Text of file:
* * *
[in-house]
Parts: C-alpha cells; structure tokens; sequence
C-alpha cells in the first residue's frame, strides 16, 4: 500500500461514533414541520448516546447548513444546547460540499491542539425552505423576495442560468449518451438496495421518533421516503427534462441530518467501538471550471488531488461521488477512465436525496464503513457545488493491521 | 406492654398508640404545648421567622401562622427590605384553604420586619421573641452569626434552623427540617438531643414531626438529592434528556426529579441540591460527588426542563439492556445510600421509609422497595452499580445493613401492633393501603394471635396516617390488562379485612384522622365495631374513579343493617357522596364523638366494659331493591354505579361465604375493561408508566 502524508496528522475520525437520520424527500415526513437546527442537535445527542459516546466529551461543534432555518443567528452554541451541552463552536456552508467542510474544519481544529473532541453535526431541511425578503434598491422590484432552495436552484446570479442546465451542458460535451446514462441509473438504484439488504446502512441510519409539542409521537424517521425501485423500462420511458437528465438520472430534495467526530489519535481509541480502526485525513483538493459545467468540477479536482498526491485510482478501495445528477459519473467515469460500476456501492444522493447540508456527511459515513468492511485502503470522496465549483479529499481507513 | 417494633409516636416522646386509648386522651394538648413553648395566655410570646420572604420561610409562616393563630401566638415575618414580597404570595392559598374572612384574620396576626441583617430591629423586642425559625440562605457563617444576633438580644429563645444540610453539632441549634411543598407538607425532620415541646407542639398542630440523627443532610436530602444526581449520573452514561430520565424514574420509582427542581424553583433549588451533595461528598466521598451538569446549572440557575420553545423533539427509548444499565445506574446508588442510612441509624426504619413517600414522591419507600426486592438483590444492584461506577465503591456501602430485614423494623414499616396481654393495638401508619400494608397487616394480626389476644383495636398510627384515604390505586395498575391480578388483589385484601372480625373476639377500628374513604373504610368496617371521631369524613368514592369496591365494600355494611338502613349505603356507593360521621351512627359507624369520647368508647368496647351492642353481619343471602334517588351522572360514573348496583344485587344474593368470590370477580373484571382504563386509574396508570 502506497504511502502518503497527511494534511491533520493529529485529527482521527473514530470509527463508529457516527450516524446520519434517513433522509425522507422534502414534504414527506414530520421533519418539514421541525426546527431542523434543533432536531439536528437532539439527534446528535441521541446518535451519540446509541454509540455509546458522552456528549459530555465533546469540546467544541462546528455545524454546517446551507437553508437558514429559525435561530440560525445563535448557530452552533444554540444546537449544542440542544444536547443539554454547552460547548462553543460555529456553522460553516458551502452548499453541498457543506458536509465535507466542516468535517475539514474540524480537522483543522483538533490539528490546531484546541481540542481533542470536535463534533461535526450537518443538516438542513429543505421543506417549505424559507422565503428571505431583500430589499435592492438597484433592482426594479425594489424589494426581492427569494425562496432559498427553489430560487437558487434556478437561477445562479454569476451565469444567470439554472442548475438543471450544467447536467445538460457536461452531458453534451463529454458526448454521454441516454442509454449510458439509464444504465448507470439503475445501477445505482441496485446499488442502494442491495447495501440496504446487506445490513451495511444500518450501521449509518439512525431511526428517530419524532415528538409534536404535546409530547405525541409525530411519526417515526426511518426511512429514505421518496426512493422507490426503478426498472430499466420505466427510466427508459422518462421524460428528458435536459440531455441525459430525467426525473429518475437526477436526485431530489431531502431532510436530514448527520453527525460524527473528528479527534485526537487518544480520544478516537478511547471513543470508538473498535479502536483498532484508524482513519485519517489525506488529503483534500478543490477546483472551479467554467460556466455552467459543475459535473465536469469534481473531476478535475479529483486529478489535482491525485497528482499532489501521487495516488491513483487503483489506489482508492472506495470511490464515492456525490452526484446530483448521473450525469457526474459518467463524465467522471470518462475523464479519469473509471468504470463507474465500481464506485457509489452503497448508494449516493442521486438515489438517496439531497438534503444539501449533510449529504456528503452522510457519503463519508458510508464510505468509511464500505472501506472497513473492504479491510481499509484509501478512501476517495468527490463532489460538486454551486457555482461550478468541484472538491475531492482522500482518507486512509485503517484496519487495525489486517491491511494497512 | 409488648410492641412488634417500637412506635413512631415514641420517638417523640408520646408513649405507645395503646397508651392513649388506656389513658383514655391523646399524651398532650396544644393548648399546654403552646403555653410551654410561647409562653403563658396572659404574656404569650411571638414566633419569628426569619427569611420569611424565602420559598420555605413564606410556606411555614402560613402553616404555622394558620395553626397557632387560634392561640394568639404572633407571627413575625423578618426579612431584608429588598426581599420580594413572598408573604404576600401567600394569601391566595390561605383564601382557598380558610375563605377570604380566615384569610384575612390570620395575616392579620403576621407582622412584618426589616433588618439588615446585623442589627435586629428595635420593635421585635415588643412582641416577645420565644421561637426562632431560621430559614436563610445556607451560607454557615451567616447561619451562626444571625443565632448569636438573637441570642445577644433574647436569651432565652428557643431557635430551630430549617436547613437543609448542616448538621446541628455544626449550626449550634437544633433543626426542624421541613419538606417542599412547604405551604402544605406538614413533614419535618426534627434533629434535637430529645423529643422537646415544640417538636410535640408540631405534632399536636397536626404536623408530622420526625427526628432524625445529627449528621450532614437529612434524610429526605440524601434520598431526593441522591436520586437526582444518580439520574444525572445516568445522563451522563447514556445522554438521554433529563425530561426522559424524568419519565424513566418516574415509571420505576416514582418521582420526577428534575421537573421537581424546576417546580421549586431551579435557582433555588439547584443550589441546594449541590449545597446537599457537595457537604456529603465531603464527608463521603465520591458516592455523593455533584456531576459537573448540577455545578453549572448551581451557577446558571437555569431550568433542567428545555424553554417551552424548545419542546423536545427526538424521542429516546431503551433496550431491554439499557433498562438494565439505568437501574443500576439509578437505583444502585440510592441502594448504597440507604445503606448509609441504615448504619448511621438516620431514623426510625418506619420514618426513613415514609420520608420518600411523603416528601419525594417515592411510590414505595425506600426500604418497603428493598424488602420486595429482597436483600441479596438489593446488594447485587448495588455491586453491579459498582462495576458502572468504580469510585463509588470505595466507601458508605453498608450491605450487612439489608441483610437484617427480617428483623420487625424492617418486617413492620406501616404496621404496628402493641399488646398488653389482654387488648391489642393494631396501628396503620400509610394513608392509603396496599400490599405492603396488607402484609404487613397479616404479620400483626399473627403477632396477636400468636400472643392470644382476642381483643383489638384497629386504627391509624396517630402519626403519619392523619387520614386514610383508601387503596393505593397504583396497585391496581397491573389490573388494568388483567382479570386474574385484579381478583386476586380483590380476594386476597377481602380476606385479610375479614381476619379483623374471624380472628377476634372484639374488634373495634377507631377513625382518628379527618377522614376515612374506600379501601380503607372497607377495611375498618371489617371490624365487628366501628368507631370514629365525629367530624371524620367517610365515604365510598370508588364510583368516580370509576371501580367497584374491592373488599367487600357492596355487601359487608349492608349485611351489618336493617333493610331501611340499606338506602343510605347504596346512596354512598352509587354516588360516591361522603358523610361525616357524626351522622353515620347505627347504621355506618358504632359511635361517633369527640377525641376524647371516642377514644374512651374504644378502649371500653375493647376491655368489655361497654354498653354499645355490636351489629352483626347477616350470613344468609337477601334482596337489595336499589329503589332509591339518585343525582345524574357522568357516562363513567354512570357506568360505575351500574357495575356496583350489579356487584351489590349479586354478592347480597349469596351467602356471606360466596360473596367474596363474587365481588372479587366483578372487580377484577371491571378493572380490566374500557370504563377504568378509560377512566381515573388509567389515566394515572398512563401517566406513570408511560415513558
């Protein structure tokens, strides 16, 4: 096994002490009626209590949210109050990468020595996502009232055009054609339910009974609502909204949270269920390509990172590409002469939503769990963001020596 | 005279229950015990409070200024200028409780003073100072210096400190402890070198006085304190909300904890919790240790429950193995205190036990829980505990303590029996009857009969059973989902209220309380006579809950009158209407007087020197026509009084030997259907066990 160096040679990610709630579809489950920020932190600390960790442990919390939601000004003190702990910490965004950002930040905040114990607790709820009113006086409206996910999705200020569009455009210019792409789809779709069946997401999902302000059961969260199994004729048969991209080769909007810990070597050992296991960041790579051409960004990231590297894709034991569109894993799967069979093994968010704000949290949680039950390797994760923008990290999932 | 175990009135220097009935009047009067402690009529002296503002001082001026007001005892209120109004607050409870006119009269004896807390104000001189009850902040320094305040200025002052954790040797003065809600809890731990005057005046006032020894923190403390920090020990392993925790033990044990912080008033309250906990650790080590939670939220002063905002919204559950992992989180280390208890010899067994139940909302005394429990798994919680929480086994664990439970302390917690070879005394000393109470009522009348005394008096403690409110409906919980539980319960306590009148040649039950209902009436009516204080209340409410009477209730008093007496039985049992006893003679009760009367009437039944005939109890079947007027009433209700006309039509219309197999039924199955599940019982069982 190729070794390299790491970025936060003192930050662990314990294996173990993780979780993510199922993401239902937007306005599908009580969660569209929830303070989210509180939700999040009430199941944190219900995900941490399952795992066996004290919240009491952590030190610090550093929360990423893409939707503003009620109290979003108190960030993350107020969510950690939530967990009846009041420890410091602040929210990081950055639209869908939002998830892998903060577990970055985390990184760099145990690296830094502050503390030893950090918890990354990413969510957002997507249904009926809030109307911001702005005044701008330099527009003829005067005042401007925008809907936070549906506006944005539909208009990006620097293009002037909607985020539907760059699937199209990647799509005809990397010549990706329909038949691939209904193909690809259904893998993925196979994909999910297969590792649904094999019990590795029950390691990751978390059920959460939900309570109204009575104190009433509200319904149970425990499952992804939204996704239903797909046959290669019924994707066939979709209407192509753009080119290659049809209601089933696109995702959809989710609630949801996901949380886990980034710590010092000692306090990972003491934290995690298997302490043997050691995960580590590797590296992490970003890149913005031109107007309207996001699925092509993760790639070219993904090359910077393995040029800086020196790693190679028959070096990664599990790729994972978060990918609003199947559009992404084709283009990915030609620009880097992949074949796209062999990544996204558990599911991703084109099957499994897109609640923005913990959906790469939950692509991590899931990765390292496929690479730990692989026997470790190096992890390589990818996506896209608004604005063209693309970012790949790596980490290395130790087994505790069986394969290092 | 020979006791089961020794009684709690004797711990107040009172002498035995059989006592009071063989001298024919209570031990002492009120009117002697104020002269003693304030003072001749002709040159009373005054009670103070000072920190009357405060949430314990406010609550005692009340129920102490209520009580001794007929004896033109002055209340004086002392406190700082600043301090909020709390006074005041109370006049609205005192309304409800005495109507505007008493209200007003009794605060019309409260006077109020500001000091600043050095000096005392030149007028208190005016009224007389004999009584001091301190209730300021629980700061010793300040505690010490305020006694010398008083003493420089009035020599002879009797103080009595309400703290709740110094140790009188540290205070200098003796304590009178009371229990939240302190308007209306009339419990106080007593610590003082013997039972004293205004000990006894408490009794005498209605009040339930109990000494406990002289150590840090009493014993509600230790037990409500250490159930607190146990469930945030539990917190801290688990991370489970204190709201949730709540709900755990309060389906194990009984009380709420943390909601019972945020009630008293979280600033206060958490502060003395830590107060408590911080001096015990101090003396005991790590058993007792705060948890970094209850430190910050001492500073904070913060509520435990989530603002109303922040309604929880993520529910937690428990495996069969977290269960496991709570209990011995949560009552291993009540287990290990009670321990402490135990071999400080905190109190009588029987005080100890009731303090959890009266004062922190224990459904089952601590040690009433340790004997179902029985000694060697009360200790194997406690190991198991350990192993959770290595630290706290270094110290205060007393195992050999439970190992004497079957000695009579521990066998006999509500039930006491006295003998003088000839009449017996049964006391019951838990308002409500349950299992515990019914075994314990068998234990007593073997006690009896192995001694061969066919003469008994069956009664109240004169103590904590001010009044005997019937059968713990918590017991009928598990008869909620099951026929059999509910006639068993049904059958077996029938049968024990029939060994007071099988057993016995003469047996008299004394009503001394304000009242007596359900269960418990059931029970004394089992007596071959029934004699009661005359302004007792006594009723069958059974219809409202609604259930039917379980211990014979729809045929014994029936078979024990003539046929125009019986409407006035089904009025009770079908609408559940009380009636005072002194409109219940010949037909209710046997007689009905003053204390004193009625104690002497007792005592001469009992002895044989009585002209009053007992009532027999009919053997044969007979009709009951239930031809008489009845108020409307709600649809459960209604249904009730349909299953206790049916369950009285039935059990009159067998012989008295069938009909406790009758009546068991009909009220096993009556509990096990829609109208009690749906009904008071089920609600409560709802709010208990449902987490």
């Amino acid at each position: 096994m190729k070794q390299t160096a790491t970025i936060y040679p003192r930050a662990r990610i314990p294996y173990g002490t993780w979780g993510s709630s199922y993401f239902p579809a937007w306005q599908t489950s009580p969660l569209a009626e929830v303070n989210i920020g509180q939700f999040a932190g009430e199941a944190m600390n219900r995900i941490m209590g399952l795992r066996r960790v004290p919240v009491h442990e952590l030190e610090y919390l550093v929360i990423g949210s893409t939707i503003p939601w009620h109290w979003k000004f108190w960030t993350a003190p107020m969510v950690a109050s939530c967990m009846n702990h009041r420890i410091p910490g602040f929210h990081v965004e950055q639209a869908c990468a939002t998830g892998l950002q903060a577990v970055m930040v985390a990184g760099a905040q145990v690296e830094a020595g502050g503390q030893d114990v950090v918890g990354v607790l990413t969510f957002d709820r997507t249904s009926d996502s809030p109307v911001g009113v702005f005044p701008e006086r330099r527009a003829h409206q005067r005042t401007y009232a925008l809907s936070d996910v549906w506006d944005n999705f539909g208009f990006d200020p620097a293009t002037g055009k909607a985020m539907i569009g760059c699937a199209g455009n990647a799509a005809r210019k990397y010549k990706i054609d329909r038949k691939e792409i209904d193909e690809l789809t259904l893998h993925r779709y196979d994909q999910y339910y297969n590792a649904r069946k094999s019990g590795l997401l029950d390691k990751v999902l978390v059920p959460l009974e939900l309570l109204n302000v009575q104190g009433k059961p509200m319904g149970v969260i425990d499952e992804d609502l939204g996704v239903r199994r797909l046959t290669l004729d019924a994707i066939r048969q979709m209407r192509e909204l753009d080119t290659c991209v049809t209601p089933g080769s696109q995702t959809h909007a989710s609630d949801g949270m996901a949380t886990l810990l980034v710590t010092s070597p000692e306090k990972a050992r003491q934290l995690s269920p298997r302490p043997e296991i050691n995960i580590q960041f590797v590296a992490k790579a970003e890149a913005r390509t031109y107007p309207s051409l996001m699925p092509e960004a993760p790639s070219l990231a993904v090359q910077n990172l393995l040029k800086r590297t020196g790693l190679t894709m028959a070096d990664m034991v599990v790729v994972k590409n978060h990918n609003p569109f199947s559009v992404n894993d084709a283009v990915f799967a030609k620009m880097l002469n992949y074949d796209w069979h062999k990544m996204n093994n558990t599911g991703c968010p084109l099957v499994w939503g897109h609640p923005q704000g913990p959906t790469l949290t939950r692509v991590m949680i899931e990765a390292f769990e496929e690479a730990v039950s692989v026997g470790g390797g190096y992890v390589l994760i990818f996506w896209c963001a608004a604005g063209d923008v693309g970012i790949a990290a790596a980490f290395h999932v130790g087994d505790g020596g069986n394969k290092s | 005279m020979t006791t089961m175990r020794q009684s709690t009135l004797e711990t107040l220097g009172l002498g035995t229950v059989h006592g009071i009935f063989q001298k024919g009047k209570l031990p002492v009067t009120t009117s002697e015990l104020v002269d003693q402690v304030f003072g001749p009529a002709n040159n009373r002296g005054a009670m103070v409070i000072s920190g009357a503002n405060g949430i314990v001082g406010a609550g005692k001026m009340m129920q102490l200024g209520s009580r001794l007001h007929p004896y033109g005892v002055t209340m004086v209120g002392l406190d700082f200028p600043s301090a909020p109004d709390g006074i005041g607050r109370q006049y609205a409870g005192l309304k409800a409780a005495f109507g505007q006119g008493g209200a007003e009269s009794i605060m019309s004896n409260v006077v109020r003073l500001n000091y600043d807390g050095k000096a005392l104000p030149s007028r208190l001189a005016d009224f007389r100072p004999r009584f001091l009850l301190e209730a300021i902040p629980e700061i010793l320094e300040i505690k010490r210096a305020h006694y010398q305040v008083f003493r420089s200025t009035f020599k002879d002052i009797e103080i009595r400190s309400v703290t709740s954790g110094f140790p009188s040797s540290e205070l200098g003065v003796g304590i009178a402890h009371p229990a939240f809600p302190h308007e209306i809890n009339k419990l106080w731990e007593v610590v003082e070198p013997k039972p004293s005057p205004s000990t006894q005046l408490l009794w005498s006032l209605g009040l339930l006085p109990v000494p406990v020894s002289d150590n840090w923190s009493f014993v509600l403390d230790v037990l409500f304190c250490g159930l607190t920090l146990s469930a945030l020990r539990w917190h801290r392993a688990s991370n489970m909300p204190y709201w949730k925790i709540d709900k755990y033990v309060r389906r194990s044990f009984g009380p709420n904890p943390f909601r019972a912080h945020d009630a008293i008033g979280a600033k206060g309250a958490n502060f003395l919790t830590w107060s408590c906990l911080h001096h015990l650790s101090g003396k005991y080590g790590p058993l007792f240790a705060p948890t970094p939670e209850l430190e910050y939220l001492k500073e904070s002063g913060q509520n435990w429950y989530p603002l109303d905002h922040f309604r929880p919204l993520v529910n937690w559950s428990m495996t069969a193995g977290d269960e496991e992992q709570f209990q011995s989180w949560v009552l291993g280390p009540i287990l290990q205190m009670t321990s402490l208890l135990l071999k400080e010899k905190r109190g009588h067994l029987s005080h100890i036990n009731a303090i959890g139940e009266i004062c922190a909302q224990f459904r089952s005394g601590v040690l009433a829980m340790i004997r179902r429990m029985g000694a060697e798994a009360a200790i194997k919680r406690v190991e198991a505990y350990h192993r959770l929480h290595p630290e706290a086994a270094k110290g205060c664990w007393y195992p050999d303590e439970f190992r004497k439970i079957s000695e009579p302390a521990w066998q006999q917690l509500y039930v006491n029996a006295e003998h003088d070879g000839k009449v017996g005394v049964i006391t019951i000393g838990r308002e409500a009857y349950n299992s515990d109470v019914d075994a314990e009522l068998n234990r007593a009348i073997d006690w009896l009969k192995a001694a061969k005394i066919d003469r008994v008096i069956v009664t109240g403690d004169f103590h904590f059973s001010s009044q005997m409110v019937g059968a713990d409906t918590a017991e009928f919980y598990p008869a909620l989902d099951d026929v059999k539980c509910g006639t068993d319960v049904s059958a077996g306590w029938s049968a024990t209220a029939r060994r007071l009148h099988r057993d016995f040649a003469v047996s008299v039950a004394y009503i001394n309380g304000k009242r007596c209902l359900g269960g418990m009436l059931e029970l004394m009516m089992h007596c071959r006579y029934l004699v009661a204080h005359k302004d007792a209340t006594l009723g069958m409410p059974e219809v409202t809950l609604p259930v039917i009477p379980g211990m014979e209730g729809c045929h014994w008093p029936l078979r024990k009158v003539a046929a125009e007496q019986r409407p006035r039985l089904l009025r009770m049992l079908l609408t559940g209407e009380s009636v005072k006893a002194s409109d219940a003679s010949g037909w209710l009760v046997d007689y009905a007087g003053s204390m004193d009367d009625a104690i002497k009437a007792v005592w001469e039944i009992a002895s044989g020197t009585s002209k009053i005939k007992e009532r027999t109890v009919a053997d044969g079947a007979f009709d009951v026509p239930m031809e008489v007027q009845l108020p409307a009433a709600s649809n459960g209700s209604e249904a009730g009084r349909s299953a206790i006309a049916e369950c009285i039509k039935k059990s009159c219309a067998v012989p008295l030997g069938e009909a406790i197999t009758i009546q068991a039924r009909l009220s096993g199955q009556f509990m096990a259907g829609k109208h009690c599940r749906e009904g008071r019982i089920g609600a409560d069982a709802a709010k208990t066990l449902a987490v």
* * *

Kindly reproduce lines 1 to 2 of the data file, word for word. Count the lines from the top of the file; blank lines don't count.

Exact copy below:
[in-house]
Parts: C-alpha cells; structure tokens; sequence